Yemenite move to US sparks Israeli ire
Only 400 Jews are left in Yemen
The emigration of 113 Yemenite Jews to the United States over the next few weeks has opened up a rift between Zionist organisations and the Jewish American leadership.
The Zionist groups argue that the Americans should not be encouraging Jews to move anywhere other than Israel, while the Americans insist that Israel does not have a monopoly on resettling Jews.
The Yemenite group is headed for the anti-Zionist Satmar community in Monsey near New York. The Satmars, together with United Jewish Communities (UJC), are facilitating their emigration, together with the US State Department.
One senior Jewish Agency leader, speaking off the record, said that the rift is part of an ongoing argument. “The Jewish American leadership is not Zionist. They were quite happy to have Iranian Jews come to live in California and South American Jews in Florida. Our biggest argument was in the 1980s over the freedom of choice for Jews from the Soviet Union.
“They didn’t want to encourage them to go to Israel and changed tack only when they realised how much it would cost them to finance the range of services that Israel was prepared to offer to the Olim.”
The official Jewish Agency response was more measured, saying that the Agency “believes that all Jews from countries in distress, including the Jews of Yemen, should immigrate to Israel. This is especially the case when the alternative is moving to live in a segregated anti-Israel community in the diaspora.”
Avinoam Bar-Yosef, head of the Jewish People Planning Institute in Jerusalem, said that he did not believe the UJC had a non-Zionist agenda. “There are many there who are totally committed to Israel,” he said, “but I think that bringing these Jews to the Satmars is insane. There is a successful Yemenite community in Israel that can help them. I don’t think this was well thought out.”
Bobby Brown, a former advisor to Prime Minister Binyamin Netanyahu on diaspora affairs and a Jewish Agency veteran, said that “the UJC had an obligation to do everything in its power to bring this community into the Jewish consensus and into Israel. Realising that we are talking about a situation of clear and present danger to them, it is a problematic decision. They had to be innovative and work in co-operation with Israel. If they did not raise all the possibilities or work with the government, then they have made a mistake.”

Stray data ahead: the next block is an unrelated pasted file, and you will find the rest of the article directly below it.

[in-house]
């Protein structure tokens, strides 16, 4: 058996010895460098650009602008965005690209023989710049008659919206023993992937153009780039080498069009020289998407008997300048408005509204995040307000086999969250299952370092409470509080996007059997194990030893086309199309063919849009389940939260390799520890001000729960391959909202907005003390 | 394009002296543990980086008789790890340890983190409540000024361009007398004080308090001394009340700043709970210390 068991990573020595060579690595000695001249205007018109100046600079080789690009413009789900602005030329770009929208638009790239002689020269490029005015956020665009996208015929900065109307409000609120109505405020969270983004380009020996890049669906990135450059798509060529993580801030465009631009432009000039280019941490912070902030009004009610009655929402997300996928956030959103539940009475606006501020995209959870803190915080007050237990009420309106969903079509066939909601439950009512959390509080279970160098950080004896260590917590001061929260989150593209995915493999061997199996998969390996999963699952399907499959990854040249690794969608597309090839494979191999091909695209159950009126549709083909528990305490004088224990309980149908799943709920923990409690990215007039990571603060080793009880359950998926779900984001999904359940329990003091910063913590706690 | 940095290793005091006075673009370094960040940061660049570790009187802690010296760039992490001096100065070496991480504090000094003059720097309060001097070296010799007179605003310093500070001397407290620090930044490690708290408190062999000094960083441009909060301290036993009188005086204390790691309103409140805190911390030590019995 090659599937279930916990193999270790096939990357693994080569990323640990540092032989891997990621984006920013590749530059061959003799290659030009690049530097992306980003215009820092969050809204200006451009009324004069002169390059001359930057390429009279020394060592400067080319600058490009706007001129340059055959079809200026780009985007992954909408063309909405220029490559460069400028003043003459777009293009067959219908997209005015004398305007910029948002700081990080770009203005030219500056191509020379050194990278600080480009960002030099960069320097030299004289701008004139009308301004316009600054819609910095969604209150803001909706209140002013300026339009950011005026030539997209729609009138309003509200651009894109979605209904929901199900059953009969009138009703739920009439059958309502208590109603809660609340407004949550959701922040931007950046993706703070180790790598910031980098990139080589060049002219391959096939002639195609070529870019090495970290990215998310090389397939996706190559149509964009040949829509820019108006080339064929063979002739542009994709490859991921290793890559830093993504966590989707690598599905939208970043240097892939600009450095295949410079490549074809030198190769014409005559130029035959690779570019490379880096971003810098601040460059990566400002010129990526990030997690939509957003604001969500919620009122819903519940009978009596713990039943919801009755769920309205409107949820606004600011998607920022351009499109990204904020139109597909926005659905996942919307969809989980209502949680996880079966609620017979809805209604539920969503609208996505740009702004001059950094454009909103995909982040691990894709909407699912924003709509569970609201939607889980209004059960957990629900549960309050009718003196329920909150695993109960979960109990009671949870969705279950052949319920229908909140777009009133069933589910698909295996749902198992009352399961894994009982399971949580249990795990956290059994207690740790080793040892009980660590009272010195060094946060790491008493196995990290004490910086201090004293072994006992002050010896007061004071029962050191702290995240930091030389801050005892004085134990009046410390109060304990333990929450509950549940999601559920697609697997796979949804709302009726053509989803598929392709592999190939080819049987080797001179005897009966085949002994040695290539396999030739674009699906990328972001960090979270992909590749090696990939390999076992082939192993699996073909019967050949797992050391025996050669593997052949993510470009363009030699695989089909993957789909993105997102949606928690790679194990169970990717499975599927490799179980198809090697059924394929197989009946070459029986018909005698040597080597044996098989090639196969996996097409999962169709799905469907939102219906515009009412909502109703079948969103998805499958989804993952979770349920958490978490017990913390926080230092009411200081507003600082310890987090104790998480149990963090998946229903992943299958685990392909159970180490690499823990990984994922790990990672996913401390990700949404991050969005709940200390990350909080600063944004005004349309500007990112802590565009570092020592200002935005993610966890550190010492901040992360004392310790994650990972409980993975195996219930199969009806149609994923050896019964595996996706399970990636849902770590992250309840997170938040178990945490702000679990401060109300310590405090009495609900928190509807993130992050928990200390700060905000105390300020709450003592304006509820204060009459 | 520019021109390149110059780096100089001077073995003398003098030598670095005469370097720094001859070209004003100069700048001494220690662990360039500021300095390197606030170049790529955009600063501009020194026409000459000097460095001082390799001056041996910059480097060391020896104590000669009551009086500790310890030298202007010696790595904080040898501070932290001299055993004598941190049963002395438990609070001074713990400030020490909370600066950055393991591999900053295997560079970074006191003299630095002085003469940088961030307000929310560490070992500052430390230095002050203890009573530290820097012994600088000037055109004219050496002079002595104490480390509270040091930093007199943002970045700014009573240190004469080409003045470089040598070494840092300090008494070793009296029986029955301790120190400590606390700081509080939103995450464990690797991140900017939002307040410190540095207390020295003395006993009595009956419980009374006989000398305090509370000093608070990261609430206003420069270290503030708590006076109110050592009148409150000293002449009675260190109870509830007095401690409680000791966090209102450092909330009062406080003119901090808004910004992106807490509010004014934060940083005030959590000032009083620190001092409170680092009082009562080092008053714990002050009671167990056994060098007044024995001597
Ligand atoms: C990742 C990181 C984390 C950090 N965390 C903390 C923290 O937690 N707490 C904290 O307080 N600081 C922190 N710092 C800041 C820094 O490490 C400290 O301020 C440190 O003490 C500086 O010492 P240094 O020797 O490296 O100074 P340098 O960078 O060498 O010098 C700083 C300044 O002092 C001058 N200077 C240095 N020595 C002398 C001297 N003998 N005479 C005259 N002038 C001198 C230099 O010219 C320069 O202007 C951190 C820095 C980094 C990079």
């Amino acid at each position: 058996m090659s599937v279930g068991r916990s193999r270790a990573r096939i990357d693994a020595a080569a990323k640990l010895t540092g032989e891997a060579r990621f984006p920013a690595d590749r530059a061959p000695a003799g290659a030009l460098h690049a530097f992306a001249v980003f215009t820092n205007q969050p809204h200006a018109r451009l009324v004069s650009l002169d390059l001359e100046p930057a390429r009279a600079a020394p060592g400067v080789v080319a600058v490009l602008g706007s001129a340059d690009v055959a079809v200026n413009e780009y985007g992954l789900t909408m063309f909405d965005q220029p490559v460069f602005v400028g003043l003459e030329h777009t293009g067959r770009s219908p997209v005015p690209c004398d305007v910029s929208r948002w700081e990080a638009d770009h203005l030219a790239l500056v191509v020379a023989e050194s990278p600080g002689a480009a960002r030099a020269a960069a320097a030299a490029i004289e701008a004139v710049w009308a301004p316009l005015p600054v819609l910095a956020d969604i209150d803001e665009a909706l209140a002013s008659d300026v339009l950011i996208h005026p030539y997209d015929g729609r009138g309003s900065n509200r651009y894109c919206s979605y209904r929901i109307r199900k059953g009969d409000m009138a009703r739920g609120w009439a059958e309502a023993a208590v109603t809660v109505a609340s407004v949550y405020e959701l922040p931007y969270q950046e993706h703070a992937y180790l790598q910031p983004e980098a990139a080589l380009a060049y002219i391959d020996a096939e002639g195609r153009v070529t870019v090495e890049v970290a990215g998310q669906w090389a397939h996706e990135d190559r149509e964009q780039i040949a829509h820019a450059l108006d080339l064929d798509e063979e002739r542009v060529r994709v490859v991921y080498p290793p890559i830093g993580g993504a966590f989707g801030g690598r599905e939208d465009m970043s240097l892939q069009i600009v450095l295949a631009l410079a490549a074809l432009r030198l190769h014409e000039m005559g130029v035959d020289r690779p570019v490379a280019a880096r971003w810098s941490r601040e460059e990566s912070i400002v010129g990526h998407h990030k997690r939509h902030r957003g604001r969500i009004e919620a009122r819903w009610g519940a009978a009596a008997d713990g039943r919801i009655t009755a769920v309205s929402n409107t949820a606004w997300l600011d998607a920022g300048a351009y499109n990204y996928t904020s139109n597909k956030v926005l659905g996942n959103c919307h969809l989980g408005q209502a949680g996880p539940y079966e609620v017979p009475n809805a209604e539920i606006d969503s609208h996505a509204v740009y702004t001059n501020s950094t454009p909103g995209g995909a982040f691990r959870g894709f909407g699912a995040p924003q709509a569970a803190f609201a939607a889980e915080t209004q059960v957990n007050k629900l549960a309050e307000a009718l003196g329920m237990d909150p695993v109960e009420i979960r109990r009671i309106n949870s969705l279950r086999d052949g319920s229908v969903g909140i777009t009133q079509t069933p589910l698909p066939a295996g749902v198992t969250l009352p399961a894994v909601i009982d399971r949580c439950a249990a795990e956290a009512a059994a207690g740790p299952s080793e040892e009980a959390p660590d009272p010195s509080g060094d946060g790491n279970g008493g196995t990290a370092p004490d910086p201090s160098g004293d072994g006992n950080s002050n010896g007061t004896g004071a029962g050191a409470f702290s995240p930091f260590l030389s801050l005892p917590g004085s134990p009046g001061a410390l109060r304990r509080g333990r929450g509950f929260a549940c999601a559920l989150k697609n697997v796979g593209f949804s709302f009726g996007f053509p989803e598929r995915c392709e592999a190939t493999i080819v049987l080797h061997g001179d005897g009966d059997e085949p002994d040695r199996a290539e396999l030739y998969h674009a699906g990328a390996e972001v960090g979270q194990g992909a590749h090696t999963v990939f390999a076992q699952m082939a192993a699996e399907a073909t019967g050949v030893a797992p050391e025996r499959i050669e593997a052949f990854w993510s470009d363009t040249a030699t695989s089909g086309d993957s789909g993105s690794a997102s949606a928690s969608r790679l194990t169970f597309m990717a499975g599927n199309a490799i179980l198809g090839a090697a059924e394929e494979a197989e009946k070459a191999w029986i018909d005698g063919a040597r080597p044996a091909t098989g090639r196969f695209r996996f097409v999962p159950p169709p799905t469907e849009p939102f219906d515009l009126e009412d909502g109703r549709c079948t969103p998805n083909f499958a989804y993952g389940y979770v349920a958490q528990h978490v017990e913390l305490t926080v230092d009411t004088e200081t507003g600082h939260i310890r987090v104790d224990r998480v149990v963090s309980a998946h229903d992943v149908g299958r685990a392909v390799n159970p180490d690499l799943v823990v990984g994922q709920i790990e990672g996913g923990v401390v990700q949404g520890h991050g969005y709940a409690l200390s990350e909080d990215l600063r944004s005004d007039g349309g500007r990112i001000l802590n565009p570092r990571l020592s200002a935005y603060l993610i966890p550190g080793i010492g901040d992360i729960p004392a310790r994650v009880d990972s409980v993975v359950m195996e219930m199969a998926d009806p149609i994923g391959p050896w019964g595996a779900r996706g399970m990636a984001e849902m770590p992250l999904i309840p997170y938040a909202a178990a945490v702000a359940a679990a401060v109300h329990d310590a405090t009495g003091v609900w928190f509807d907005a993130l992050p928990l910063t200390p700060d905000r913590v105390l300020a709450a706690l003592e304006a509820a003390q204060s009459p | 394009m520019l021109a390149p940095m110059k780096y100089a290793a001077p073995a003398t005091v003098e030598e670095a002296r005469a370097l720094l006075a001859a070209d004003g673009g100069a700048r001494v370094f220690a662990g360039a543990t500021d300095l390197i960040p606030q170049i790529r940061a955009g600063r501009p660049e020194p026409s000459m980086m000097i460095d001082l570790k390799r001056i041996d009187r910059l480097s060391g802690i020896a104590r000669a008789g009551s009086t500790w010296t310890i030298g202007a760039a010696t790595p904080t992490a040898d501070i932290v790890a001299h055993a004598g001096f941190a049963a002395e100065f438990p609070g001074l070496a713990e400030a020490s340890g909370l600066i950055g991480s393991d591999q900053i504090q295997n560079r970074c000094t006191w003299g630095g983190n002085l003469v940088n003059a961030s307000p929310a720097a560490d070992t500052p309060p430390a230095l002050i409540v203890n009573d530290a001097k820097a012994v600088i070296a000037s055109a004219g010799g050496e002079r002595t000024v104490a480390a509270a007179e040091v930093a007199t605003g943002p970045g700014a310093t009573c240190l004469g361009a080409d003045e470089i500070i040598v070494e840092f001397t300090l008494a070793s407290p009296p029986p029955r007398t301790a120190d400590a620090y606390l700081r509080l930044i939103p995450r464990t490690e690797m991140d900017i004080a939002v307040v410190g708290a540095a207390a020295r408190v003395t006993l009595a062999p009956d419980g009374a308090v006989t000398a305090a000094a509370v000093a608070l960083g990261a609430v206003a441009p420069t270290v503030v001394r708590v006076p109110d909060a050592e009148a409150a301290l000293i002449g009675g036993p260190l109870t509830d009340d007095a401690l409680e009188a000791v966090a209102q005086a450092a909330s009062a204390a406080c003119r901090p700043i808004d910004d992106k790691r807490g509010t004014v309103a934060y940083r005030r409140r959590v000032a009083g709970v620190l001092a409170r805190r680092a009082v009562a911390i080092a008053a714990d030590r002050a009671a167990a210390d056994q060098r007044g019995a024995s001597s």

Many in Israel believe that if the UJC had taken the Israeli government on board from the start, and enlisted other religious movements instead of the Satmars, the Yemenite Jews could have been offered sufficient incentives to bring them to Israel.
Officials in Jewish organisations, both American and Israeli, who have worked with Yemenite Jews in the past, say that the Israeli government shares part of the blame.
“The government wasn’t interested in such a small group of very religious Jews,” said an official who preferred to stay unnamed. “The current aliyah apparatus wasn’t geared up to take care of such a group and they just fell between the cracks. Now everyone is up in arms because Satmar got there first.”
The UJC spokesman in Israel, Dani Wassner, stressed that the UJC still “supports aliyah to Israel in every way but we also respect the right of any Jew to decide where he wants to live and support their freedom of choice”.
…while plans for a UK rescue stall
A plan to bring Yemenite Jews to Britain to escape persecution from Islamist extremists has stalled.
Members of London’s strictly Orthodox community met with Immigration Minister Phil Woolas in March to discuss bringing around 120 people to Stamford Hill.
It was thought they would arrive in Britain in April, shortly after Pesach, to be reunited with relatives who have already left Yemen.
But their departure has been delayed by protracted negotiations between the Home and Foreign Offices and the Yemenite government.
Chanoch Kesselman, executive co-ordinator of the Union of Orthodox Hebrew Congregations, said that threats to Yemenite Jews had continued in the form of grenade attacks by local tribesmen and extremists. Last December, yeshivah teacher Moshe Yaish Nahari was shot dead.
“At least one cheder has now closed and people are scared of getting together and congregating in large groups.
“The Home Office and Foreign Office are well aware of the situation and are very sympathetic, but it’s not easy to get these people out.
“It’s one of the oldest Jewish communities in the world and the official Yemeni government policy is that the Jews are part of the country’s history. They want them to stay.”
He said it was hoped their move, to be funded by private Charedi donors, could take place during the summer.
The majority of the country’s 400 Jews live in Raydah, around 50 miles north of the capital, Sana’a. Many are reluctant to leave until compensated for their property.